Agriculture could learn a lesson or two from the Wyong High School community

Today Art4Agricuture event director Kirsty John and I met with Sophie Davidson and Angela Bradburn in boardroom at Cotton Australia.
On the way in I was very excited to see this awesome display with the centrepiece being Wyong High School’s entry in the 2012 Archibull Prize

Cotton Australia  (3)


Sophie is Cotton Australia’s education officer and she is pretty special. She is particularly excited to have the Wyong Archi on display because not only does it give her an opportunity to talk about Cotton OZ’s involvement in the Archibull Prize to everyone who walks in the door, this cow reminds her of the wonderful outcomes you can get when you belong to a school community that has a collaborative and cohesive vision. Sophie was a school teacher in an earlier life and she is extremely proud of the way Wyong High School not only involved the whole school in their entry they bought the community on board as well.

Sophie has read every single cotton school’s blog entries (that’s a lot of blog entries), watched their videos and PowerPoint’s and Prezi’s, talk to all the teachers at the Awards Day, written a full report on the program for Cotton Australia and their farmer stakeholders and shared the students efforts with everybody in cotton world via every multimedia means possible. Wow all this in two weeks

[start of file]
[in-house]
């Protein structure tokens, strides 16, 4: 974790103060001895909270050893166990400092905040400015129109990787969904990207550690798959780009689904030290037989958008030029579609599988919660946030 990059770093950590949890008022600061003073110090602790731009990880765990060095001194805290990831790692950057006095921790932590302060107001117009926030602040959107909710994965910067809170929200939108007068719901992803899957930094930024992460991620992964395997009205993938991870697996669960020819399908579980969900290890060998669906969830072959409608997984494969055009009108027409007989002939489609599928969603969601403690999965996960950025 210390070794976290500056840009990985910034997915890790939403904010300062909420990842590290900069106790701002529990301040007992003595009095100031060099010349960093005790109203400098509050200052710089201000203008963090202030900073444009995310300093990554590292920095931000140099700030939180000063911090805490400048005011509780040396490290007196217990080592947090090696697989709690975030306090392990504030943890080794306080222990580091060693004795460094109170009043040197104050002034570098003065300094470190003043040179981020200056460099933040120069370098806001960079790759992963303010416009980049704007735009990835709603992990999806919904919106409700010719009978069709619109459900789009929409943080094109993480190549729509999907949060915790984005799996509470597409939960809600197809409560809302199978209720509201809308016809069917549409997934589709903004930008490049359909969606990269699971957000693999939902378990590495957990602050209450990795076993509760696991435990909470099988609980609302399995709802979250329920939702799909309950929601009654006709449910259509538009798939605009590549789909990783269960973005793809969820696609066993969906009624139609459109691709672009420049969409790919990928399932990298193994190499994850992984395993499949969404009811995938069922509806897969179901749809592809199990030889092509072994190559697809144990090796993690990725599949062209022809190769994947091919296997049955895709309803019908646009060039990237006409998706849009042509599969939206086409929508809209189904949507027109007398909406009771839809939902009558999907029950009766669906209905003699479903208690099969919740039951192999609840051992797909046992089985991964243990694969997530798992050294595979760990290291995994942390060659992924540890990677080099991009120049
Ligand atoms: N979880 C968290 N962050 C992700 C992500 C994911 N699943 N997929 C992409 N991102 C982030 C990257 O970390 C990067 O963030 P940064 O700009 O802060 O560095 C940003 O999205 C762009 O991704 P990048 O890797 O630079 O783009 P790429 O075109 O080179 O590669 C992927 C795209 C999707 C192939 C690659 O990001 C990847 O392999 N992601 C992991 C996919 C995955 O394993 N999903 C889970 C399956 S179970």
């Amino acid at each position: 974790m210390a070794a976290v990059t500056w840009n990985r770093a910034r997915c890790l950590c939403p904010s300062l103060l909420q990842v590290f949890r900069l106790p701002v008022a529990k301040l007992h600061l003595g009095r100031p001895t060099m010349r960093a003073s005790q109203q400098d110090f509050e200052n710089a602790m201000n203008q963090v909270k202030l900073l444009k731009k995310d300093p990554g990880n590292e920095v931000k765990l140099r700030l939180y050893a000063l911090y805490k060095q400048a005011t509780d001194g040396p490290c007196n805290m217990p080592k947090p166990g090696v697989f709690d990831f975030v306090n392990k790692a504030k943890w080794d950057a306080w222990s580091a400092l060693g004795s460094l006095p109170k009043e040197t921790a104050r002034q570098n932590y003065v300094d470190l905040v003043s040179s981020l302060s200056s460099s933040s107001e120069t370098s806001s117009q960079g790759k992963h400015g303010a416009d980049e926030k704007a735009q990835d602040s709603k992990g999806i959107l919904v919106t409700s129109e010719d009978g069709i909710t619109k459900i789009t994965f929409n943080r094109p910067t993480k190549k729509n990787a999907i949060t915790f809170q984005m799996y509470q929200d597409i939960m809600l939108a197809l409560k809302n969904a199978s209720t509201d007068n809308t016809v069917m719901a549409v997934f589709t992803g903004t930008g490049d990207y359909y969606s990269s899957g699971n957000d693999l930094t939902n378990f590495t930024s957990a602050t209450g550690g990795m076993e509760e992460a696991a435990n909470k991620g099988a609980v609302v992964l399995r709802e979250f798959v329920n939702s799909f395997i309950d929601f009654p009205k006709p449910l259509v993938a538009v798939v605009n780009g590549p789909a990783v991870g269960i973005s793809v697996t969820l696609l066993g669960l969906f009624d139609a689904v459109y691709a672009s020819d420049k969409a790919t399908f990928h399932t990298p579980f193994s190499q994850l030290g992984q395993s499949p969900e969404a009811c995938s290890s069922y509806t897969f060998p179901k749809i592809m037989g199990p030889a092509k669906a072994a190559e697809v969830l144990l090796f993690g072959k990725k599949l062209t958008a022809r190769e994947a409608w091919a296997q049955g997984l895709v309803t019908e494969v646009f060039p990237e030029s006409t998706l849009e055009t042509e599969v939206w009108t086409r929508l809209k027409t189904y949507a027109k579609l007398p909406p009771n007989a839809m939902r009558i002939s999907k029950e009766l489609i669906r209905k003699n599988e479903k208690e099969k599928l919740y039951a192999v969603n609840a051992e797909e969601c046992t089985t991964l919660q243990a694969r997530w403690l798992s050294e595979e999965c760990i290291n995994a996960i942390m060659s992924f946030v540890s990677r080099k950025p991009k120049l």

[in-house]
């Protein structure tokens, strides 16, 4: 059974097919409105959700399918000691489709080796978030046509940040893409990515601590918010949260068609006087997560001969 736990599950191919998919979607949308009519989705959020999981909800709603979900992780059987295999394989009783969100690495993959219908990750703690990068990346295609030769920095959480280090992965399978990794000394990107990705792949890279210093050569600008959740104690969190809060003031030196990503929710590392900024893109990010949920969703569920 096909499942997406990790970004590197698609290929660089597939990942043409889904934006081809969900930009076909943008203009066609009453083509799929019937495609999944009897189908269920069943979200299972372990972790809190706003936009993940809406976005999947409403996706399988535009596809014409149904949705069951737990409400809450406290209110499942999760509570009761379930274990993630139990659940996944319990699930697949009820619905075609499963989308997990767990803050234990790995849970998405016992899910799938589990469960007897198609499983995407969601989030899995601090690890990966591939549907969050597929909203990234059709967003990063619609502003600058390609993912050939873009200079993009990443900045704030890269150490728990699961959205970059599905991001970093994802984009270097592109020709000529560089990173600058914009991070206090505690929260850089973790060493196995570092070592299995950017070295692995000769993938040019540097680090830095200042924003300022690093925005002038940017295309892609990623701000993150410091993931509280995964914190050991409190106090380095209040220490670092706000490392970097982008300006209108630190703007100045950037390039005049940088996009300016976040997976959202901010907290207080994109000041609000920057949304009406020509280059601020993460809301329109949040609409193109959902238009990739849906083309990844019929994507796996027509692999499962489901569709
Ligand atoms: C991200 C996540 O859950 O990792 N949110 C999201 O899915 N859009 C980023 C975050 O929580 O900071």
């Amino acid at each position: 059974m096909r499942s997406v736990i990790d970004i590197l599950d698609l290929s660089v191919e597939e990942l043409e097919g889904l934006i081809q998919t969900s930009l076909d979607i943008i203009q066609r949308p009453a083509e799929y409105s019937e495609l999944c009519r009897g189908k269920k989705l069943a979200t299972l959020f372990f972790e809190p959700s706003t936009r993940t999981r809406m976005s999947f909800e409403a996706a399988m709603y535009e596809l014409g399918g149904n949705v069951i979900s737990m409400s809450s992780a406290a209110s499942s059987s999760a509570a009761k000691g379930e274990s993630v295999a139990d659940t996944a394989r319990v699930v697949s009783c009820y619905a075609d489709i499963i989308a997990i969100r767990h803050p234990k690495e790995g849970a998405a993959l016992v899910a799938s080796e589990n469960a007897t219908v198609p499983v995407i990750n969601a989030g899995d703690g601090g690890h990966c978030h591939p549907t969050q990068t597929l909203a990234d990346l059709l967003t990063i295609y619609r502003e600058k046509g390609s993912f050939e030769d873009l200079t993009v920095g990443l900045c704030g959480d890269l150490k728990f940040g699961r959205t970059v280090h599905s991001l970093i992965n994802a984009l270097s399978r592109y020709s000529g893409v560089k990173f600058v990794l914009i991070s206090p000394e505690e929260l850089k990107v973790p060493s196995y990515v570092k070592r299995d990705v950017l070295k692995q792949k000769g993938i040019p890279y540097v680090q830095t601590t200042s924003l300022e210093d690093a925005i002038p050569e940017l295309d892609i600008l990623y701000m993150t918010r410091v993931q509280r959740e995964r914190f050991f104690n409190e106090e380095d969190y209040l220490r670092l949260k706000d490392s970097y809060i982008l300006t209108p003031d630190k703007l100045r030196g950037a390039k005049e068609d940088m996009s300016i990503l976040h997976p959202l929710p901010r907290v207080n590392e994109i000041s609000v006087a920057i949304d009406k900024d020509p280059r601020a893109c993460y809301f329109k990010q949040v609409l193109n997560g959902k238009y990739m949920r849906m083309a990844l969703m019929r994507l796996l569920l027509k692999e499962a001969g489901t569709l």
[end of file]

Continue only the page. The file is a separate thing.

I have visited every school and talked to the students and the teachers and looked at most of the videos and PowerPoints but as yet hadn’t had a chance to read all the blog posts. So my conversation with Sophie today inspired me to come home and read the Wyong story which you can find in the full here.

This school didn’t just write blogs posts, four of their IT student gurus created a website for the program. The below posts I have extracted from the blog are just a sample of how the school pulled off cross curricula and cross year partnerships to deliver  their amazing outcomes. This is very rewarding for me as this is exactly the way we hope all schools will see the program. We have designed the program this way as extensive research has shown that schools who partner with the community and teachers who work with each other deliver the best outcomes for their students. As you can see Wyong High School is certainly delivering in spades.

Extract from       


By Rachael Year 11

A massive amount of work has been put into the Archibull competition by a wide range of Wyong High students. Ranging from years 7 to 12, the students have put a lot of energy into making this competition fun and worthwhile. The activities include creating a blog with a wide variety of posts, making a video and painting a life size fibreglass bull.

The blog posts involved a wide range of students from years 7 to 12. Before even writing the posts, information had to be collected. A group of year 8 students interviewed Malcolm McDonald from Accuprint, while the year 8 Mathematics class, led by Mr Mathew, crunched some numbers to find out how much agricultural produce is required to sustain the Wyong community for a day. Ms Hastings with her year 10 Geography class researched and wrote the sustainability post.

After all the information and research was turned into posts, the awesome-foursome (IT boys from year 10) came to the aid of the year 8 students and designed the blog. After some year 11 students edited the posts, the awesome-foursome loaded the all of the posts.